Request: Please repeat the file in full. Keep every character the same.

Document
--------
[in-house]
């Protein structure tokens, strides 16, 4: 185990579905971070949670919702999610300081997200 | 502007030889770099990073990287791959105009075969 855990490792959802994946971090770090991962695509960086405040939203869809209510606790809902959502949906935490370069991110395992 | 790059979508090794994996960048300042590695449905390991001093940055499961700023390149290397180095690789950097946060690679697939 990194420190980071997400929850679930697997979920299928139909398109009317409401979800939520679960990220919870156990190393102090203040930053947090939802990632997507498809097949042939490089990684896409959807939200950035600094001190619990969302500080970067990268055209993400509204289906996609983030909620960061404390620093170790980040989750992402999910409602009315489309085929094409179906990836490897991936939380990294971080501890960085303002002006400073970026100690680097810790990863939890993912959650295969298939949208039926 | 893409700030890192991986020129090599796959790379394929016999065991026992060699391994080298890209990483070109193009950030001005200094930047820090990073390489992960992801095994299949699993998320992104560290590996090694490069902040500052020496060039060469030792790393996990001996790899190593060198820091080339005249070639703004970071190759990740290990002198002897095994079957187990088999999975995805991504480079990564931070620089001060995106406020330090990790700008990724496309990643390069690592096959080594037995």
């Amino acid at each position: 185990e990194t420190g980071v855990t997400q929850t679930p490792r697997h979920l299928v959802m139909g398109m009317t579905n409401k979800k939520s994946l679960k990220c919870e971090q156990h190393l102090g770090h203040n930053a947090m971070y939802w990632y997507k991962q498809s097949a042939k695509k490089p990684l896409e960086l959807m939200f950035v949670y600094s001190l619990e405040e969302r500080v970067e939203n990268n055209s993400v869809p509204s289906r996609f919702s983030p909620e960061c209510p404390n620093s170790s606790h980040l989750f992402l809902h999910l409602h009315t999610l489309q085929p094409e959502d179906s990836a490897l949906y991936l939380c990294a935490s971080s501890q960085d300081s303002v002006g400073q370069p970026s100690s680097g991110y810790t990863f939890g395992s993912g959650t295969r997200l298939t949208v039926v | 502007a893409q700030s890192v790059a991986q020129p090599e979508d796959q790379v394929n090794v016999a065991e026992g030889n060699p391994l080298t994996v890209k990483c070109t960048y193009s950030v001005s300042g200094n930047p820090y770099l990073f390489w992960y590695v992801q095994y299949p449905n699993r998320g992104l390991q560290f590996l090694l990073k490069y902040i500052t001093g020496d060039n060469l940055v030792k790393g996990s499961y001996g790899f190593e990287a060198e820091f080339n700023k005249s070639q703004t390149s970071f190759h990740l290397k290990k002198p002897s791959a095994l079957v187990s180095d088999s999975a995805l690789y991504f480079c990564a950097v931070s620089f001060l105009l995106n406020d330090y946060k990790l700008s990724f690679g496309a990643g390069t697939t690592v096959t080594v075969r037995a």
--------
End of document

[in-house]
């Protein structure tokens, strides 16, 4: 185990579905971070949670919702999610300081997200 | 502007030889770099990073990287791959105009075969 855990490792959802994946971090770090991962695509960086405040939203869809209510606790809902959502949906935490370069991110395992 | 790059979508090794994996960048300042590695449905390991001093940055499961700023390149290397180095690789950097946060690679697939 990194420190980071997400929850679930697997979920299928139909398109009317409401979800939520679960990220919870156990190393102090203040930053947090939802990632997507498809097949042939490089990684896409959807939200950035600094001190619990969302500080970067990268055209993400509204289906996609983030909620960061404390620093170790980040989750992402999910409602009315489309085929094409179906990836490897991936939380990294971080501890960085303002002006400073970026100690680097810790990863939890993912959650295969298939949208039926 | 893409700030890192991986020129090599796959790379394929016999065991026992060699391994080298890209990483070109193009950030001005200094930047820090990073390489992960992801095994299949699993998320992104560290590996090694490069902040500052020496060039060469030792790393996990001996790899190593060198820091080339005249070639703004970071190759990740290990002198002897095994079957187990088999999975995805991504480079990564931070620089001060995106406020330090990790700008990724496309990643390069690592096959080594037995």
């Amino acid at each position: 185990e990194t420190g980071v855990t997400q929850t679930p490792r697997h979920l299928v959802m139909g398109m009317t579905n409401k979800k939520s994946l679960k990220c919870e971090q156990h190393l102090g770090h203040n930053a947090m971070y939802w990632y997507k991962q498809s097949a042939k695509k490089p990684l896409e960086l959807m939200f950035v949670y600094s001190l619990e405040e969302r500080v970067e939203n990268n055209s993400v869809p509204s289906r996609f919702s983030p909620e960061c209510p404390n620093s170790s606790h980040l989750f992402l809902h999910l409602h009315t999610l489309q085929p094409e959502d179906s990836a490897l949906y991936l939380c990294a935490s971080s501890q960085d300081s303002v002006g400073q370069p970026s100690s680097g991110y810790t990863f939890g395992s993912g959650t295969r997200l298939t949208v039926v | 502007a893409q700030s890192v790059a991986q020129p090599e979508d796959q790379v394929n090794v016999a065991e026992g030889n060699p391994l080298t994996v890209k990483c070109t960048y193009s950030v001005s300042g200094n930047p820090y770099l990073f390489w992960y590695v992801q095994y299949p449905n699993r998320g992104l390991q560290f590996l090694l990073k490069y902040i500052t001093g020496d060039n060469l940055v030792k790393g996990s499961y001996g790899f190593e990287a060198e820091f080339n700023k005249s070639q703004t390149s970071f190759h990740l290397k290990k002198p002897s791959a095994l079957v187990s180095d088999s999975a995805l690789y991504f480079c990564a950097v931070s620089f001060l105009l995106n406020d330090y946060k990790l700008s990724f690679g496309a990643g390069t697939t690592v096959t080594v075969r037995a």